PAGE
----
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BlackRock finds value in battered state-owned Indian banks
[MUMBAI] BlackRock Inc has turned more bullish on India's state-owned lenders after concern over bad loans sent their valuations to a record low.
"The non-performing assets issue has been debated and analyzed for quite some time now, and all the worries around it are in the stock prices," S Naganath, Mumbai-based chief investment officer at DSP BlackRock Investment Managers Pvt, the Indian venture of the world's largest money manager, said in an interview on Thursday. "If I take a three-year view, I would be very bullish on the public sector banks." The worst start to a year for Indian equities since 2011 has left a gauge of 12 state-owned lenders trading at 0.52 times its book value, an all-time low, data compiled by Bloomberg show. Indian lenders are grappling with rising bad loans amid the highest stressed-debt ratio in at least 14 years as a slower than expected revival in Asia's third-biggest economy erodes borrowers' capacity to service debt. The central bank has set a March 2017 deadline to help bolster balance sheets by increasing provisions.
The money manager held shares of State Bank of India and Bank of Baroda, the nation's biggest state lenders, in the DSP BlackRock Top 100 Equity Fund as of Dec 31, according to data compiled by Bloomberg. Banks made up a quarter of the 35 billion-rupees fund, which has returned 13 per cent annually in the 10 years through Jan 29. That compares with the 11 per cent yearly gain for the S&P BSE 100 Index during the period.
The proportion of Indian lenders' stressed assets, which include restructured and soured loans, to total advances reached a 14-year high of 11.3 per cent at the end of September, data compiled by the Reserve Bank of India show. State-owned banks recorded the worst capital-adequacy ratios among all financial institutions, the RBI data show.
The NSE Nifty PSU Bank Index has lost 43 per cent of its market value in the past 12 months, twice as much as the NSE Nifty Bank Index, which includes HDFC Bank Ltd., India's most valuable lender. The selloff in the government-run lenders has shrunk the combined market value of the 12 banks in the PSU gauge to US$33 billion, less than HDFC Bank's US$39 billion.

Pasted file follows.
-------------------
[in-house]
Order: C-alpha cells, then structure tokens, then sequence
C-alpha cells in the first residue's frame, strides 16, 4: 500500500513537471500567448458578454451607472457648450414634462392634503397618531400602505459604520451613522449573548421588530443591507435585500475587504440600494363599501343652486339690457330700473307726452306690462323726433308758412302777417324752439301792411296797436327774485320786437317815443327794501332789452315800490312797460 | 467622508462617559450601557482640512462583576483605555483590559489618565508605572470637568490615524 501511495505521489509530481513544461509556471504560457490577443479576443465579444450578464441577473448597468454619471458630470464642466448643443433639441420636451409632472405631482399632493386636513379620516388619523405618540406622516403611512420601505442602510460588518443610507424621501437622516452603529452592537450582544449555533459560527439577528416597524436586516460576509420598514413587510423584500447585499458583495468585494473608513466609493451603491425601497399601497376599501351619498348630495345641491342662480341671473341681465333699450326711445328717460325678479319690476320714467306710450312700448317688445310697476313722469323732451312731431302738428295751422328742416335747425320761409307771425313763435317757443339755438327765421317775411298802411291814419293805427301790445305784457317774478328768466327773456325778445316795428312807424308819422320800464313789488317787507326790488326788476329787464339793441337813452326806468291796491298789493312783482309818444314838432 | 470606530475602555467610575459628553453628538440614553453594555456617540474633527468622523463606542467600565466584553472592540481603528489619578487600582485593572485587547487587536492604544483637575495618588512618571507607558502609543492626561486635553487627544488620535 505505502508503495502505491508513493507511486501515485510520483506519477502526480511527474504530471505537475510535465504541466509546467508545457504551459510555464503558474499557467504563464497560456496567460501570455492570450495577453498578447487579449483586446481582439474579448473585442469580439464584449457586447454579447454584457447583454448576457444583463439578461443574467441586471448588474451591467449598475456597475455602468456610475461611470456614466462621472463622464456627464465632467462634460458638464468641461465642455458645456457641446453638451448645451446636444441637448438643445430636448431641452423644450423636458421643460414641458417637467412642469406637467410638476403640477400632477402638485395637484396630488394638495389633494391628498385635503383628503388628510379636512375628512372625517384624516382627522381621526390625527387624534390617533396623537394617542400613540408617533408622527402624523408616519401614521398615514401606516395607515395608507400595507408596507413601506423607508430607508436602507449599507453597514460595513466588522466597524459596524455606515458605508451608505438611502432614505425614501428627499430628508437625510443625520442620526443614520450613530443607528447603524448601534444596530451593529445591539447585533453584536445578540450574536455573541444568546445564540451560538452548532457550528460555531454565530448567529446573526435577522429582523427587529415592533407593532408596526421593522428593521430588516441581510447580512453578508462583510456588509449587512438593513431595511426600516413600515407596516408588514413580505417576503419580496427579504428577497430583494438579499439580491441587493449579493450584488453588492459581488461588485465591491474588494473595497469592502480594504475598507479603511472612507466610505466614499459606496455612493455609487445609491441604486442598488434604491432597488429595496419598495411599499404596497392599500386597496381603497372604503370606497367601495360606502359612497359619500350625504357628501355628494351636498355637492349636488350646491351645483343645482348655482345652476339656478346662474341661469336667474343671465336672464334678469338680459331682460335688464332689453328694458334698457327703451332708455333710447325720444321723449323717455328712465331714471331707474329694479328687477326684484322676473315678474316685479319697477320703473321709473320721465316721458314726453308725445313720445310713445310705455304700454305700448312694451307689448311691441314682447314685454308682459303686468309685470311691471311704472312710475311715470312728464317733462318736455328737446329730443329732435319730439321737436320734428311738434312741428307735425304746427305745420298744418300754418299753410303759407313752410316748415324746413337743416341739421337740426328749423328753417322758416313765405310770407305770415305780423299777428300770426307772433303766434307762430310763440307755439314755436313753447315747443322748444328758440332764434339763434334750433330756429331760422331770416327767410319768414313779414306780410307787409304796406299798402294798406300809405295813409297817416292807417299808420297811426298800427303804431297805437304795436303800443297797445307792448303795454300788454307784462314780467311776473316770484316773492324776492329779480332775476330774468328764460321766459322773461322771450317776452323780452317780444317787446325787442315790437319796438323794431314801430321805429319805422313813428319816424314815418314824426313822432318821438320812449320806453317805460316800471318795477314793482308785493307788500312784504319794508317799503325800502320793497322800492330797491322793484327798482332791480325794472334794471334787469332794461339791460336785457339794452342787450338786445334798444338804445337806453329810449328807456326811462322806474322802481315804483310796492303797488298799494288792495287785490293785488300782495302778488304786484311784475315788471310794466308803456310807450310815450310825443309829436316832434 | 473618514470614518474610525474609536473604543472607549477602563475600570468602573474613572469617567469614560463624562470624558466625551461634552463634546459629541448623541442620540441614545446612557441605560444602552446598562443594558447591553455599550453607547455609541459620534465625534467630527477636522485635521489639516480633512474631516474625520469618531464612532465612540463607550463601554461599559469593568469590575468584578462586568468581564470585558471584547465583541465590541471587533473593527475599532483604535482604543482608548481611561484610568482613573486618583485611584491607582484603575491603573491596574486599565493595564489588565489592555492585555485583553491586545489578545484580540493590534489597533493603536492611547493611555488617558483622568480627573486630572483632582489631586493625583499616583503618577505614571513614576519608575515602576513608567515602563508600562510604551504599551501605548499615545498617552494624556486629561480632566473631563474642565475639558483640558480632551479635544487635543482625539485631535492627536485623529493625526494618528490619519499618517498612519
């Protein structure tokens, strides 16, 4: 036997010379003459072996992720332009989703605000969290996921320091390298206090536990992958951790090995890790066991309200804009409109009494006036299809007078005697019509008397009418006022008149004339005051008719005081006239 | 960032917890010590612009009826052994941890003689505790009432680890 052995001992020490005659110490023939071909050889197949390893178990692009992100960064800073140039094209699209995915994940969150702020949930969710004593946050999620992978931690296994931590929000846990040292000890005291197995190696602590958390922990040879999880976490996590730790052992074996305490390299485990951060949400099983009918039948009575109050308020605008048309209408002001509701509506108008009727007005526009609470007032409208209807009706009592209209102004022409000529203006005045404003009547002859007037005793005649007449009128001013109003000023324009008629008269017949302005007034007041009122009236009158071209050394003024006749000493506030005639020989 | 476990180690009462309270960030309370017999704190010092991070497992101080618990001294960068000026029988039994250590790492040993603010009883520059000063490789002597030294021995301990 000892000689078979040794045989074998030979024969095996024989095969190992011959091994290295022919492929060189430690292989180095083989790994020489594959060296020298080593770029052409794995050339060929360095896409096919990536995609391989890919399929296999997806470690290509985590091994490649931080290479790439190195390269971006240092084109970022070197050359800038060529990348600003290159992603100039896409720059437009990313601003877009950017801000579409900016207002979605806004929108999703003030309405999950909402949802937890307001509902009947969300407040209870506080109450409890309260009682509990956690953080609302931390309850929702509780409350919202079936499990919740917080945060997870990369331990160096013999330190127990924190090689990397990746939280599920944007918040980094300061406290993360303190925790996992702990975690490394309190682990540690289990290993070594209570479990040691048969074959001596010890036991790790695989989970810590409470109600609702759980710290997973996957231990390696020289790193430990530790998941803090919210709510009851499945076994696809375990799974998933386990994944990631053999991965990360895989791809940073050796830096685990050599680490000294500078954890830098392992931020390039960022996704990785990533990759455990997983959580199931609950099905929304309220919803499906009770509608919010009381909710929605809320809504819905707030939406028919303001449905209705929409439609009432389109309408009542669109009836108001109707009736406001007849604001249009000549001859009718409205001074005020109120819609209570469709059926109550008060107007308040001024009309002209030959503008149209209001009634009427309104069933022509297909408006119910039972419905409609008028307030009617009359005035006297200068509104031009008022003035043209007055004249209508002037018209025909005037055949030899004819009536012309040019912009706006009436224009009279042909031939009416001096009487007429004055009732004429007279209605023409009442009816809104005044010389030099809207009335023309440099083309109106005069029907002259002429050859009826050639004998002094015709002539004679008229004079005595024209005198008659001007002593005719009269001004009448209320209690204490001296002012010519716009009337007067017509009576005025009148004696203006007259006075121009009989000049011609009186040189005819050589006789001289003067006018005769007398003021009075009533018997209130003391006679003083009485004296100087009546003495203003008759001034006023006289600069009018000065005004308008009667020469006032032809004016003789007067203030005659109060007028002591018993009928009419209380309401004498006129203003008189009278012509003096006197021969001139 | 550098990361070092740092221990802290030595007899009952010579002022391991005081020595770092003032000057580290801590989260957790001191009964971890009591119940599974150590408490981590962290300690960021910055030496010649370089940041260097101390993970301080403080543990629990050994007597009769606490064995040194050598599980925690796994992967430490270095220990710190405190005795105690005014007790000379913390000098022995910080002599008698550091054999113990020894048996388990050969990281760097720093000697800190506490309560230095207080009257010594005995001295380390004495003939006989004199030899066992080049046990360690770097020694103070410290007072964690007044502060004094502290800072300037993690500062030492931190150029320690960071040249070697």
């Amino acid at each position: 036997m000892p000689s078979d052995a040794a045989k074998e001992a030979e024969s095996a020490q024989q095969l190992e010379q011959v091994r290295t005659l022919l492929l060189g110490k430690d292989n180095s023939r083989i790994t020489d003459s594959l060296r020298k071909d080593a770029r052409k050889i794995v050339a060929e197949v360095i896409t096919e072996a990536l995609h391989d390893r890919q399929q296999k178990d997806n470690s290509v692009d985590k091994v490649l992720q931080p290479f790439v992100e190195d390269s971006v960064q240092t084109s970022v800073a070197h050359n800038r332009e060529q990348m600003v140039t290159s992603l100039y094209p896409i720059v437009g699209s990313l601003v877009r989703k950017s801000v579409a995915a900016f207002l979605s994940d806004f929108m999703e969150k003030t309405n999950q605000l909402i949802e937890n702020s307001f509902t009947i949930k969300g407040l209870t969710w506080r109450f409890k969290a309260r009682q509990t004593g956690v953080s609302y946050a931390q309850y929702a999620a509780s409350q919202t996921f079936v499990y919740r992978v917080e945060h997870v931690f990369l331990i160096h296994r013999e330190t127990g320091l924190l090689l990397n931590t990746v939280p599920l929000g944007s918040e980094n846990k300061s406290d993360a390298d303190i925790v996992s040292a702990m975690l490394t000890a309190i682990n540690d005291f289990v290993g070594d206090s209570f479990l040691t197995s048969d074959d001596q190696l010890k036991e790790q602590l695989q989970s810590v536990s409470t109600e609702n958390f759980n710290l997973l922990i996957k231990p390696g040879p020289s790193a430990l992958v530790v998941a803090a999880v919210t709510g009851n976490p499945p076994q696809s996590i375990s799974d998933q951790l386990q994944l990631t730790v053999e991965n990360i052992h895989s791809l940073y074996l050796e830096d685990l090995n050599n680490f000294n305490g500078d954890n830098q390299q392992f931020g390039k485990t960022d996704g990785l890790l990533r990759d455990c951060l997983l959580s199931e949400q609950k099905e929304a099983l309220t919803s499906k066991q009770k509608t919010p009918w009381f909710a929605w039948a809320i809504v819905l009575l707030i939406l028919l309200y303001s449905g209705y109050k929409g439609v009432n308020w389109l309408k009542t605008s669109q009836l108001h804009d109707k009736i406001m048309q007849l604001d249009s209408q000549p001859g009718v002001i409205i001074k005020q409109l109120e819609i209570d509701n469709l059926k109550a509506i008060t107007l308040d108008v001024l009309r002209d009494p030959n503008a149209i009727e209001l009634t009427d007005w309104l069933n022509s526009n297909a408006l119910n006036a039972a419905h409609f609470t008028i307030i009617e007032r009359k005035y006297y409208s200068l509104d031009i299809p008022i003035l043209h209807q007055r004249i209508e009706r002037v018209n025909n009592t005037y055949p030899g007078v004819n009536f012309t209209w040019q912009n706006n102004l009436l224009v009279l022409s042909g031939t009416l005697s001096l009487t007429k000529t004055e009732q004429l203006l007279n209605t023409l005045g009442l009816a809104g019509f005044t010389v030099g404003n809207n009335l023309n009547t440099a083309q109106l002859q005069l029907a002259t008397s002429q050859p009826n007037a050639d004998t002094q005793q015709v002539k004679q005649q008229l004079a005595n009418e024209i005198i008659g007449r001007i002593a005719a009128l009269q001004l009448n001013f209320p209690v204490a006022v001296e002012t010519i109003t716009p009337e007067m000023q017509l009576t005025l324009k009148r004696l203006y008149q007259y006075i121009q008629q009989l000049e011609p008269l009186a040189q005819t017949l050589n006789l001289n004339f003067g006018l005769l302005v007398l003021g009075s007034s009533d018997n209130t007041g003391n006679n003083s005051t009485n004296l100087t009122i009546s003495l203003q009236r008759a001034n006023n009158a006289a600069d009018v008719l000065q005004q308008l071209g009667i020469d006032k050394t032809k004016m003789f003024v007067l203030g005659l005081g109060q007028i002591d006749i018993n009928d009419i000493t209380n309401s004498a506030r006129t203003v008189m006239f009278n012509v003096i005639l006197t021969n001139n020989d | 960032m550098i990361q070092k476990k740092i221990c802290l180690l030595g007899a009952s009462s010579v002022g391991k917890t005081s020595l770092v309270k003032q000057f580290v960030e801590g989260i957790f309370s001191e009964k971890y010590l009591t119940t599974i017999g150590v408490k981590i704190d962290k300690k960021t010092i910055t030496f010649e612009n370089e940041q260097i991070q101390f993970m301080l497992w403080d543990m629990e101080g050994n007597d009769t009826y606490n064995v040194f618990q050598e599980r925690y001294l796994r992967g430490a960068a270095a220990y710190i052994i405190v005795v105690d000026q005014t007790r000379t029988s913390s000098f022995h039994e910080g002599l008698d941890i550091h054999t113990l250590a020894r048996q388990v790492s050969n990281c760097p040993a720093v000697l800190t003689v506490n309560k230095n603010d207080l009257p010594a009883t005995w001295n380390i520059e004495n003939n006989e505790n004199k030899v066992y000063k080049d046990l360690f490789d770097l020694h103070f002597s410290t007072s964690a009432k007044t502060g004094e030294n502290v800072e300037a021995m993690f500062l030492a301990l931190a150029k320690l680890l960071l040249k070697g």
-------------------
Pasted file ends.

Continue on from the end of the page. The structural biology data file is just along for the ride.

HDFC Bank had a capital adequacy ratio of 15.9 percent at the end of December and a gross bad-loan ratio of 0.97 percent. That compares with 12.7 per cent and 5.1 per cent, respectively, for India's banking system as of Sept. 30, latest data available from the RBI show. The lender's shares have risen 22 per cent annually in the 10 years through Jan 29, compared with the 3 per cent yearly return for the Nifty PSU Bank gauge.
State Bank of India, the nation's largest, has slumped 43 per cent in the past year. The stock is valued at 0.7 times its net assets, compared with 4.2 times for HDFC Bank, data compiled by Bloomberg show. Bank of Baroda, the second-biggest by assets, has tumbled 30 per cent in the period and trades at 0.6 times its book value. Both lenders are due to post their fiscal third- quarter earnings next week.
"There may still be some more provisioning to be done, which may impact the earnings of banks in this quarter," Mr Naganath, who oversees US$5.8 billion in assets, said. "The stock prices reflect those concerns for private and public-sector banks, especially the latter."